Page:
Sweden as a colonial empire

Sweden as a colonial empire
Photo: Govert Dircksz Camphuysen/Wikipedia
We bet you didn’t know Sweden was a colonial empire. Hard to imagine isn't it, considering it’s peace-supporting and welcoming nature today. Well, it’s true. It had been a colonial empire. But it was only very short-lived.

They possessed overseas colonies from the years 1638-63 and 1784-1878, so altogether only 119 years – which in the grand scheme of things is nothing!

Maybe because of this they’ve often been described in the media as not ever being a ‘proper colonialist’, as well as ‘the world’s conscience’.

But just because it’s a progressive, tolerant country now, doesn’t mean it didn’t want to get in on the colonising back then.

The colonies it possessed were mainly in the US and Africa, though they were quickly taken by the Netherlands, France and Great Britain.

One of the most famous colonies was New Sweden; the lower stretches of the Delaware River in North America was occupied by the Swedes from 1638-55. 

It was established during the height of Sweden’s military power – you see, at this point, Sweden included modern day Estonia, Finland, as well as parts of modern day Russia, Poland, Germany and Latvia. 

It was here, along the Delaware River, they intended to create bases from which to trade tobacco and fur – the colonies were founded for the very purpose of trade.

Even though the colony was Swedish, the first expedition, in 1637 had been led by a Dutchman, Peter Minuit. Soon after reaching in 1638, crewmen, and settlers built a fort, Fort Christina, named after Queen Christina of Sweden. 

Sadly, the fort no longer remains but there remains a church that was built in 1698, established as the Holy Trinity ‘Old Swedes’ Church. This, in fact, is the oldest church in America that stands as it was built! Pretty cool, huh!

Being in America was significant for Sweden because America represented freedom and enlightenment. Having a colony in a country that represented such things evoked almost forgotten Ancient Nordic ideals, which had at this point supposedly been corrupted by foreign influence.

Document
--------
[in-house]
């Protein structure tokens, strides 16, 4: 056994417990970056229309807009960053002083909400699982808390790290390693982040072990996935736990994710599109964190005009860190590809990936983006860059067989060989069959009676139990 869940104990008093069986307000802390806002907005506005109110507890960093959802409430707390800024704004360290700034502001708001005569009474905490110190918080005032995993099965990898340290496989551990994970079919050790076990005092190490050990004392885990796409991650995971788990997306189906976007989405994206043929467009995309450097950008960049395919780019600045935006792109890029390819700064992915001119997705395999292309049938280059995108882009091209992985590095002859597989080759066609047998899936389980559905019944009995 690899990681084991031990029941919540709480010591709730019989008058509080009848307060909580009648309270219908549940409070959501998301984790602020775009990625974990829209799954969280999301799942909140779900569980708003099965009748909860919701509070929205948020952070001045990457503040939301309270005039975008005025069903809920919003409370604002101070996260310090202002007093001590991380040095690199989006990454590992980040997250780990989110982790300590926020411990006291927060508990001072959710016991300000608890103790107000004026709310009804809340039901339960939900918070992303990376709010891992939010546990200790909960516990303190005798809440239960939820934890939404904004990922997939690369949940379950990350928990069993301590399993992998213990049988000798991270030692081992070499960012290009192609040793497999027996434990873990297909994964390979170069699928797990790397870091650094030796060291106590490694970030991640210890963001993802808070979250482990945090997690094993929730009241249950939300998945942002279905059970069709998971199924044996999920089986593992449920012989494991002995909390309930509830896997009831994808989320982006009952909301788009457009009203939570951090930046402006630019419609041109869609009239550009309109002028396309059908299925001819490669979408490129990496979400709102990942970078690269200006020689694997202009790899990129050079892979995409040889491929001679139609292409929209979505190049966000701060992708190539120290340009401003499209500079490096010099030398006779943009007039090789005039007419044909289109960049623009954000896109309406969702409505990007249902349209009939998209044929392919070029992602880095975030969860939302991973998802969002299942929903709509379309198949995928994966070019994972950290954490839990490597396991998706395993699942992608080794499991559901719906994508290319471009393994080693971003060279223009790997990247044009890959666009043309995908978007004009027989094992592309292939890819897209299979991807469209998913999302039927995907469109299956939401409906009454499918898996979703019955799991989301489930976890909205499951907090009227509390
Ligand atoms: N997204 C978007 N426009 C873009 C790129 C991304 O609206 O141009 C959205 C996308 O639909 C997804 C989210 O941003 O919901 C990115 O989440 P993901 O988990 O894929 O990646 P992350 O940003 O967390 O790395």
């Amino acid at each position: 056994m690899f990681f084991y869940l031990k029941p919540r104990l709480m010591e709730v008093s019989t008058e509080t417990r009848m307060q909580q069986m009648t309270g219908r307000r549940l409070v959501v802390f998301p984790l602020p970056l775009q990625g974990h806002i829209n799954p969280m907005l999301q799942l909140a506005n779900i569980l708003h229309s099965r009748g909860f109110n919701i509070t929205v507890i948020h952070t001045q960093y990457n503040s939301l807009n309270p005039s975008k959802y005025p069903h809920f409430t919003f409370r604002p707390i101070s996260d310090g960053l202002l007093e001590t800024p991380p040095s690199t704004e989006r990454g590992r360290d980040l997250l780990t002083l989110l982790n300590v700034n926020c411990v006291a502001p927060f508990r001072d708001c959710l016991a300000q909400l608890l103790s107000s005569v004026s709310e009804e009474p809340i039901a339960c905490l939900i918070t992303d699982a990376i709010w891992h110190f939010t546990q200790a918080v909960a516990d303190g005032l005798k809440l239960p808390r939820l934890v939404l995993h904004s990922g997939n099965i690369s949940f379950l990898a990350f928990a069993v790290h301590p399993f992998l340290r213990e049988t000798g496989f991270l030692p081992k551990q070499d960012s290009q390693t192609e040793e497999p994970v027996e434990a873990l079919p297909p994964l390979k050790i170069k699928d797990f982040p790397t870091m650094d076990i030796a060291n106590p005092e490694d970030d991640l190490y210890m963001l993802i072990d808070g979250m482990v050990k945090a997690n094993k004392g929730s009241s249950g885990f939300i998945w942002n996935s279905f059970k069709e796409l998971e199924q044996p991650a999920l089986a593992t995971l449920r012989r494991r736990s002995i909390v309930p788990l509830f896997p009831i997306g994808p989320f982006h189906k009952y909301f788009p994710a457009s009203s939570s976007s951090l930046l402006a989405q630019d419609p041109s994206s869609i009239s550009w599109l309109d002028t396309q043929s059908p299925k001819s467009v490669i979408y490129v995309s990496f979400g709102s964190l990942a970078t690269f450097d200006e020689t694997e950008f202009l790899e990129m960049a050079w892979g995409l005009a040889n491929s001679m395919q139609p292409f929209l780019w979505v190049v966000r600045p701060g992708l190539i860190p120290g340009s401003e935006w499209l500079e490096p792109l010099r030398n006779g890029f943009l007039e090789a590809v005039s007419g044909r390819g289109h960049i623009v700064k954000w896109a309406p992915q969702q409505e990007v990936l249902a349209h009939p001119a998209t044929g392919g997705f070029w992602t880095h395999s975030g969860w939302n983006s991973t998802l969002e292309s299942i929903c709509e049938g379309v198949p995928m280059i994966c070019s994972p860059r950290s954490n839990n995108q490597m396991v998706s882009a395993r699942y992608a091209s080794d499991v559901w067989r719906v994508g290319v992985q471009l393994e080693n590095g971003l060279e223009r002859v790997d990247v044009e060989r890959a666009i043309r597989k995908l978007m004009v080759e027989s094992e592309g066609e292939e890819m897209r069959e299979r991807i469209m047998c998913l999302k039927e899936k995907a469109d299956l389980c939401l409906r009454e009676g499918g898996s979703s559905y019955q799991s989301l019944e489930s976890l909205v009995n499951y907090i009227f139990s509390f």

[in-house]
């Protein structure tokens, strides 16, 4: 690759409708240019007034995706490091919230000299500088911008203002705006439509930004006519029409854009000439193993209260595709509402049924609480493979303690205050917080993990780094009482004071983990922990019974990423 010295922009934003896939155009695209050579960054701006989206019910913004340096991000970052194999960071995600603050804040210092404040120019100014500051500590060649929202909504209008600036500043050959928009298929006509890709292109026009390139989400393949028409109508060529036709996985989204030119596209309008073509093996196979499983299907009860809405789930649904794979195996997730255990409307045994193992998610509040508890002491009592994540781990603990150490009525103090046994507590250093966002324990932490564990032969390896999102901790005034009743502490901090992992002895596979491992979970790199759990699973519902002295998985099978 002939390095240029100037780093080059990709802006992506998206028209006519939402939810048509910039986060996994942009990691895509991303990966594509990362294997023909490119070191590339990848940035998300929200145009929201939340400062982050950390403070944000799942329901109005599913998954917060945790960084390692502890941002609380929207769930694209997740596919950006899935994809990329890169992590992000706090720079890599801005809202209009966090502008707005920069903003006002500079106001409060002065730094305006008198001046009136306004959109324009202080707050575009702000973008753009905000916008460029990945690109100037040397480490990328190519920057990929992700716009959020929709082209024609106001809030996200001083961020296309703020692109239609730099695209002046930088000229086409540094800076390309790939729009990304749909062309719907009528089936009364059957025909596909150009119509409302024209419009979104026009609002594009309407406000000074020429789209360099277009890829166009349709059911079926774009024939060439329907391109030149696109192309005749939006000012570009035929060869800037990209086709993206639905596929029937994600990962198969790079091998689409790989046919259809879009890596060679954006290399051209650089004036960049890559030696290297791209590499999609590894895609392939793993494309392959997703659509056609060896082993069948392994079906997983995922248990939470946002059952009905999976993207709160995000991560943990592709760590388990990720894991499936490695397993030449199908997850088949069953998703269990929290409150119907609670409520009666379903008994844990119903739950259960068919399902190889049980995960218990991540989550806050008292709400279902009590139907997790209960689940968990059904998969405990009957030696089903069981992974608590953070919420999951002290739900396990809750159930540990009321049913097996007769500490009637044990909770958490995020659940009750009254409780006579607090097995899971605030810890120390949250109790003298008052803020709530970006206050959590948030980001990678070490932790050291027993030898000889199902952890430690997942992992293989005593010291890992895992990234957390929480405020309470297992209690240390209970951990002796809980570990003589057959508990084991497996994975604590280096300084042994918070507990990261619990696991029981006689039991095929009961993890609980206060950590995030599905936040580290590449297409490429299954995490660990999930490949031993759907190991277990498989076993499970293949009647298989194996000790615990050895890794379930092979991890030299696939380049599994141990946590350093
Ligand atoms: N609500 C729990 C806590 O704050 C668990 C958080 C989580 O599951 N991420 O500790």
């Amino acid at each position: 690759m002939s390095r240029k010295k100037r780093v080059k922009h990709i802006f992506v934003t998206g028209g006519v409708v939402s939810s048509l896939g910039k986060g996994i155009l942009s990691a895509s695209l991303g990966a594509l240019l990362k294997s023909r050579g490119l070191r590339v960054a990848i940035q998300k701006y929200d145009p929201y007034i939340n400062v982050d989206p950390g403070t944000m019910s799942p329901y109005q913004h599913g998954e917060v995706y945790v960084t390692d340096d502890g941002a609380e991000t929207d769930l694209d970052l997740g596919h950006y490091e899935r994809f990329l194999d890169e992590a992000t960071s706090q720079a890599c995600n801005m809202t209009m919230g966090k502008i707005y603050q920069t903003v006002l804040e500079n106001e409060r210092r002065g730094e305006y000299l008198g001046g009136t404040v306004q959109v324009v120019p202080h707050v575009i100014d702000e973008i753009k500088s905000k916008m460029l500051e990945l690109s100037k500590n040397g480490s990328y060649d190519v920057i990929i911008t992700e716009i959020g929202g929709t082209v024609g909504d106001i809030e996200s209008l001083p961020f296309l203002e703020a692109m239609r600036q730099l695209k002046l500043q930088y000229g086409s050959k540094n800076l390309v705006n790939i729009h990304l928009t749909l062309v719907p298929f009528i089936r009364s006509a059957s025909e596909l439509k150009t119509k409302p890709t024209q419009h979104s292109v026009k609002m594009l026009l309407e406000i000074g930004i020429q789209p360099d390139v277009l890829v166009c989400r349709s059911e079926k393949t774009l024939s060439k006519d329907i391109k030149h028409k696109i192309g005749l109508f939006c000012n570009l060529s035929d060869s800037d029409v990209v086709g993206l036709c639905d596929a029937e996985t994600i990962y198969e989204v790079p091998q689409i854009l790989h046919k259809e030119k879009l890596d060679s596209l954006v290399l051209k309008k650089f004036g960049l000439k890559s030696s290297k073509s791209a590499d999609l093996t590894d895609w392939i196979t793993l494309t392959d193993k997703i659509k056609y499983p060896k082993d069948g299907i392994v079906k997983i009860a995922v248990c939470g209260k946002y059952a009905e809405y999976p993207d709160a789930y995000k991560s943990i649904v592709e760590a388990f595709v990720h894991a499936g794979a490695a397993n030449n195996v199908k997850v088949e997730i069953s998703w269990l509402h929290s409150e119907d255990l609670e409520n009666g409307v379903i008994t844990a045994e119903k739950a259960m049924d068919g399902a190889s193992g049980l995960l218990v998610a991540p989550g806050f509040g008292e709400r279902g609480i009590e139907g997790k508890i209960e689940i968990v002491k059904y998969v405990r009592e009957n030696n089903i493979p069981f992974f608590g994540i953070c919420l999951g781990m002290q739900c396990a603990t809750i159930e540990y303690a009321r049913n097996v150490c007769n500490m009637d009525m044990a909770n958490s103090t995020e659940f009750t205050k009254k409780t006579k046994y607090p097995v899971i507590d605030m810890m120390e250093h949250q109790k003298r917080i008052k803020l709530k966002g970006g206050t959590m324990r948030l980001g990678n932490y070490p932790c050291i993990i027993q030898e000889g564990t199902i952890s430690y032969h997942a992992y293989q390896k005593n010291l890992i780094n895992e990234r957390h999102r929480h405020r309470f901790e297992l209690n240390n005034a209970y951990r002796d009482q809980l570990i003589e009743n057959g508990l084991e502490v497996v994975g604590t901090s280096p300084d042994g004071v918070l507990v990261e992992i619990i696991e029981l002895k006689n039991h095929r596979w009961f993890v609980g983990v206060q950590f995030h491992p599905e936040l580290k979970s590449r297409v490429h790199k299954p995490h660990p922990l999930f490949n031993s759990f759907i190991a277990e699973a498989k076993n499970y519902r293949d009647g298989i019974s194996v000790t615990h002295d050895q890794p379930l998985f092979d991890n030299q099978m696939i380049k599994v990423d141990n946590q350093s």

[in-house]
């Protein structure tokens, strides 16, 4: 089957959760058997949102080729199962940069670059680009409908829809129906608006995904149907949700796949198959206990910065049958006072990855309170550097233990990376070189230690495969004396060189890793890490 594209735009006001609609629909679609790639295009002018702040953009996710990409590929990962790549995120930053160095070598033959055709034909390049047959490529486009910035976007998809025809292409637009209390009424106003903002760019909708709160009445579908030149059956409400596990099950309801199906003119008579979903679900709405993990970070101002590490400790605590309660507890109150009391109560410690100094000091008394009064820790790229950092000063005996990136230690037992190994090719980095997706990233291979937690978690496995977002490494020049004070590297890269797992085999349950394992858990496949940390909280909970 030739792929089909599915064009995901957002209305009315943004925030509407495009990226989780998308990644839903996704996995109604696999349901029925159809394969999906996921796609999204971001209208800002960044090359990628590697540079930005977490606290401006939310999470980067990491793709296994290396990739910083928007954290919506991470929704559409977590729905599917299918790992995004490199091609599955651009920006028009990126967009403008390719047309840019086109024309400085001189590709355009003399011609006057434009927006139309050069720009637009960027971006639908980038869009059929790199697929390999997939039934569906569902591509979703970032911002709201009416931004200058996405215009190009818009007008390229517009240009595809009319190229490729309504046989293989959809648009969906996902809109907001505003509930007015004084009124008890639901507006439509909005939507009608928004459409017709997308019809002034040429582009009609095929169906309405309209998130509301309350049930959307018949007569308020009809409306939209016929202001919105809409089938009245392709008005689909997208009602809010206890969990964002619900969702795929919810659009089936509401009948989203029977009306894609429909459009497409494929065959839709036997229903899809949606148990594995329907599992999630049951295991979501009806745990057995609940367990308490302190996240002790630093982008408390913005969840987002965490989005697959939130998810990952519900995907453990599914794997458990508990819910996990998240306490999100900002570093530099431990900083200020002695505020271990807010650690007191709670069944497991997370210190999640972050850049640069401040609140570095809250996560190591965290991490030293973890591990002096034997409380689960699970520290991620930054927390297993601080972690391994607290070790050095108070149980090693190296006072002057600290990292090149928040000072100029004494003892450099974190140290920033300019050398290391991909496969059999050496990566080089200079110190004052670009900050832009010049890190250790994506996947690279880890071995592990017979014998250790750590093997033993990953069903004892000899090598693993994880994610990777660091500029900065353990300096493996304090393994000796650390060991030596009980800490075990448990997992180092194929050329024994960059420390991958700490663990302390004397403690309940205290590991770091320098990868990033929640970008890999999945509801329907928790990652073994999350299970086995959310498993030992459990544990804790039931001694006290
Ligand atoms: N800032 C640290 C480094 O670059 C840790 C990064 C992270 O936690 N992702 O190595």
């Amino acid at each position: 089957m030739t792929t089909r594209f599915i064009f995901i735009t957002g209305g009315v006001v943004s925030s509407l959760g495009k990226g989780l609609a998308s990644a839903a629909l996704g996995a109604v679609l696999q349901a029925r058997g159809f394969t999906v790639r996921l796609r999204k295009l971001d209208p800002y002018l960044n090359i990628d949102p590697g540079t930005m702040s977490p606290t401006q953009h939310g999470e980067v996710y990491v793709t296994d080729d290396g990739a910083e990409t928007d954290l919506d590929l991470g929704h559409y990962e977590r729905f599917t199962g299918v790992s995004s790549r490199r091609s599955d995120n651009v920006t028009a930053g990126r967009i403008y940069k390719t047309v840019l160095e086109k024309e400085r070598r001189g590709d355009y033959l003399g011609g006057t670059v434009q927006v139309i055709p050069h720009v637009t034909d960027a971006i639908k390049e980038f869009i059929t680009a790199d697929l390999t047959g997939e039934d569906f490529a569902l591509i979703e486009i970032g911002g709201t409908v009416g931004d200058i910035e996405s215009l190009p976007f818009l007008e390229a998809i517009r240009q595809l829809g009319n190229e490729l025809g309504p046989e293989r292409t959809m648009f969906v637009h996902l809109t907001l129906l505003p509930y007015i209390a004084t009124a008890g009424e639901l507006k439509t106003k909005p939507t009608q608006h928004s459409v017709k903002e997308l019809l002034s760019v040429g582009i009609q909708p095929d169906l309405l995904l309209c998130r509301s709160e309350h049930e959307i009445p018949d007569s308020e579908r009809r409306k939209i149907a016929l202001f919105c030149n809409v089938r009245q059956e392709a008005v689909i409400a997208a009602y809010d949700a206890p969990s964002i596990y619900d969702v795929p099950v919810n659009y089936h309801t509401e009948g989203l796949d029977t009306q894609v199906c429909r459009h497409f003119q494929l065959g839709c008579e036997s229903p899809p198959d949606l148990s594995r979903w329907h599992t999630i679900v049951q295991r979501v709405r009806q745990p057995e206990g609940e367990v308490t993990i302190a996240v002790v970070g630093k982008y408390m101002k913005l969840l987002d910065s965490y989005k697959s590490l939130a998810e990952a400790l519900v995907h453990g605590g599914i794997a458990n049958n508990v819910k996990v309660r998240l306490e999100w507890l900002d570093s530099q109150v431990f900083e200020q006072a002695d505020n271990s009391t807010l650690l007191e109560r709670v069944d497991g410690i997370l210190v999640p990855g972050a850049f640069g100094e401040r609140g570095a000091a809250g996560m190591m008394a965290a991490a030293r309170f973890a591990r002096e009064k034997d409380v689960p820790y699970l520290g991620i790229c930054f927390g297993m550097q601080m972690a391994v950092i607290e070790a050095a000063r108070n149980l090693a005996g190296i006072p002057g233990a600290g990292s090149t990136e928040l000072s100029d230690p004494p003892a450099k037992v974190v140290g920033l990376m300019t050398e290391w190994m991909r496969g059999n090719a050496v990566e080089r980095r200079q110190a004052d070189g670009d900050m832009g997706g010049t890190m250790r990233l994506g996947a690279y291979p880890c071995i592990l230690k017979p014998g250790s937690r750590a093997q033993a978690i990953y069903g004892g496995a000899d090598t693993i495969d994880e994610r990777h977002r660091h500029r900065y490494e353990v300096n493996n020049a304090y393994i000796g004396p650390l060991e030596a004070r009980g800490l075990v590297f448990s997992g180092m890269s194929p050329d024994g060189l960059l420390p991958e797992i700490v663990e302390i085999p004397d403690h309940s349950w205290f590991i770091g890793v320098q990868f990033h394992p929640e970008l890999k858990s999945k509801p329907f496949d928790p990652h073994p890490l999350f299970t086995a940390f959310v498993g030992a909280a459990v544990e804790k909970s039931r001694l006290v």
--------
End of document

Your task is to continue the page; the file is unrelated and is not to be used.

New Sweden had led to a long lasting interest amongst Swedes in the land of freedom (America). From 1870-1910, one million Swedes migrated there, though settling around Minnesota, so no where near Delaware.

Also in the Americas, Sweden at one time had control of Guadeloupe, Saint-Barthélemy, Tobago and Haiti. The Swedes had taken control of these territories in the second period of their colonialism, in the late 18th century. 

SI News Service spoke to Klas Rönnbäkk, senior lecturer at The University of Gothenburg to find out more.

“Out of those colonies, perhaps the most important was Haiti, as Sweden had slaves working on the sugar plantations, with sugar being exported back to Sweden.” 

“Swedish consumers became very depended on colonies, as Sweden was importing lots of colonial goods.”

It was also with these colonies that the Swedish king was more heavily involved. 

While in New Sweden, the king at the time had had some involvement… 

“In the late 18th century, the king was the real driving force, perhaps feeling a little left out as most other countries had large colonial territories. Sweden needed one too! He invested heavily in these colonies”

Over in Africa, Sweden possessed settlements under the Gold Coast, so present day Ghana. It was Sweden’s attempt to participate in the slave trade. Historians, however, have argued Swedish interests in Africa were only very minor, at least in comparison to other countries, and that their involvement in the slave trade was not as fierce as their fellow colonialists.

Actually, spoiler alert: Denmark seized the whole Swedish Gold Coast, integrating it into the Danish Gold Coast. This probably came as no surprise though, as Sweden and Denmark had been constantly fighting wars since 1560s.

Nevertheless, the Swedish Gold Coast consisted of eight fortifications and trading posts.

“They tried to connect these colonies with New Sweden, but in reality, in didn’t turn out that way and actually, Sweden lost the Gold Coast very quickly because they had little money and a weaker military force.”

“There weren’t many people in Sweden anyway, so they couldn’t really send many settlers.”

Largely an agricultural country, Sweden simply did not have what other countries, like Britain and France, had. So ultimately, they lacked the resources to maintain power and were otherwise too involved and invested in wars with neighbouring countries.

“Sweden’s attempt at colonialism was mainly them copying what other countries were doing, but they were essentially just not important enough as a country to succeed.”

Anyway, as much as they tried, rather than exerting their power and dominance over countries, they preferred to maintain their Swedish image and spread their ‘enlightened’ views.

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